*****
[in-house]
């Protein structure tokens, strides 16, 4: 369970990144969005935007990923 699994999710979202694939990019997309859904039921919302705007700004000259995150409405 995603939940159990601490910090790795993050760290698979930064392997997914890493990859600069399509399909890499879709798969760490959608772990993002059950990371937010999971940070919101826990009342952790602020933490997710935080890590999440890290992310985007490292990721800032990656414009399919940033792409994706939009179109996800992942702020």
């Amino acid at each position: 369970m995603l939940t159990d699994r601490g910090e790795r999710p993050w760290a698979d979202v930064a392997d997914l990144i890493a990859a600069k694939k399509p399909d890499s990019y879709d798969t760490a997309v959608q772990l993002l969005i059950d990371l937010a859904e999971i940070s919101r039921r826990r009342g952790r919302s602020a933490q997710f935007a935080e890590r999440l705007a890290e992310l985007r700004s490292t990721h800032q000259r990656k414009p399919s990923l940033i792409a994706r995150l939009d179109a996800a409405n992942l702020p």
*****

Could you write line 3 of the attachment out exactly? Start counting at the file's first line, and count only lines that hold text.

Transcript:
């Amino acid at each position: 369970m995603l939940t159990d699994r601490g910090e790795r999710p993050w760290a698979d979202v930064a392997d997914l990144i890493a990859a600069k694939k399509p399909d890499s990019y879709d798969t760490a997309v959608q772990l993002l969005i059950d990371l937010a859904e999971i940070s919101r039921r826990r009342g952790r919302s602020a933490q997710f935007a935080e890590r999440l705007a890290e992310l985007r700004s490292t990721h800032q000259r990656k414009p399919s990923l940033i792409a994706r995150l939009d179109a996800a409405n992942l702020p």